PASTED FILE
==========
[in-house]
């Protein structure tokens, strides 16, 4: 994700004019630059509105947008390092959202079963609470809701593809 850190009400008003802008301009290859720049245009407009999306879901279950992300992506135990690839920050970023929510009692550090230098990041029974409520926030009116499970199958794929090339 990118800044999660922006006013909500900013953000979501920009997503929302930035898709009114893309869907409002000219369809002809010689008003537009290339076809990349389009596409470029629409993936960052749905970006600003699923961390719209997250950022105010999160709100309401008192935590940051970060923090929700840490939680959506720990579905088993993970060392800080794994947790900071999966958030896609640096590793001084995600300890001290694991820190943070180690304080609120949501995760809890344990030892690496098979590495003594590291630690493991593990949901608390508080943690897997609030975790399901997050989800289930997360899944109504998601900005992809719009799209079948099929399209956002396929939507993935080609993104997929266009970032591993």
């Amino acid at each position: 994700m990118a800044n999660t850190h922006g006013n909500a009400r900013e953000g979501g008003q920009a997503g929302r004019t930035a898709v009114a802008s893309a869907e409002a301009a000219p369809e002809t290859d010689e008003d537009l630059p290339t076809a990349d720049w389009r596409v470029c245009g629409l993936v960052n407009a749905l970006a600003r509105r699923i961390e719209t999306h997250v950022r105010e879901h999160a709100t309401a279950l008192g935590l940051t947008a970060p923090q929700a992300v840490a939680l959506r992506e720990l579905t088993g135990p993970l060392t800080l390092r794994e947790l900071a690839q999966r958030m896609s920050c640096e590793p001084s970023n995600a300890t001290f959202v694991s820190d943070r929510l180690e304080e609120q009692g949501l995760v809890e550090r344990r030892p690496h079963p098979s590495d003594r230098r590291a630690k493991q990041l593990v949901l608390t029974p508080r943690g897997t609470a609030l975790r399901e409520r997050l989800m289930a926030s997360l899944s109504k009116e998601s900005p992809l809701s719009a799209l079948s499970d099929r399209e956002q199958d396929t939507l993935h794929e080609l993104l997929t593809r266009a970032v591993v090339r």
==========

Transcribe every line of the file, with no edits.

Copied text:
[in-house]
């Protein structure tokens, strides 16, 4: 994700004019630059509105947008390092959202079963609470809701593809 850190009400008003802008301009290859720049245009407009999306879901279950992300992506135990690839920050970023929510009692550090230098990041029974409520926030009116499970199958794929090339 990118800044999660922006006013909500900013953000979501920009997503929302930035898709009114893309869907409002000219369809002809010689008003537009290339076809990349389009596409470029629409993936960052749905970006600003699923961390719209997250950022105010999160709100309401008192935590940051970060923090929700840490939680959506720990579905088993993970060392800080794994947790900071999966958030896609640096590793001084995600300890001290694991820190943070180690304080609120949501995760809890344990030892690496098979590495003594590291630690493991593990949901608390508080943690897997609030975790399901997050989800289930997360899944109504998601900005992809719009799209079948099929399209956002396929939507993935080609993104997929266009970032591993």
């Amino acid at each position: 994700m990118a800044n999660t850190h922006g006013n909500a009400r900013e953000g979501g008003q920009a997503g929302r004019t930035a898709v009114a802008s893309a869907e409002a301009a000219p369809e002809t290859d010689e008003d537009l630059p290339t076809a990349d720049w389009r596409v470029c245009g629409l993936v960052n407009a749905l970006a600003r509105r699923i961390e719209t999306h997250v950022r105010e879901h999160a709100t309401a279950l008192g935590l940051t947008a970060p923090q929700a992300v840490a939680l959506r992506e720990l579905t088993g135990p993970l060392t800080l390092r794994e947790l900071a690839q999966r958030m896609s920050c640096e590793p001084s970023n995600a300890t001290f959202v694991s820190d943070r929510l180690e304080e609120q009692g949501l995760v809890e550090r344990r030892p690496h079963p098979s590495d003594r230098r590291a630690k493991q990041l593990v949901l608390t029974p508080r943690g897997t609470a609030l975790r399901e409520r997050l989800m289930a926030s997360l899944s109504k009116e998601s900005p992809l809701s719009a799209l079948s499970d099929r399209e956002q199958d396929t939507l993935h794929e080609l993104l997929t593809r266009a970032v591993v090339r």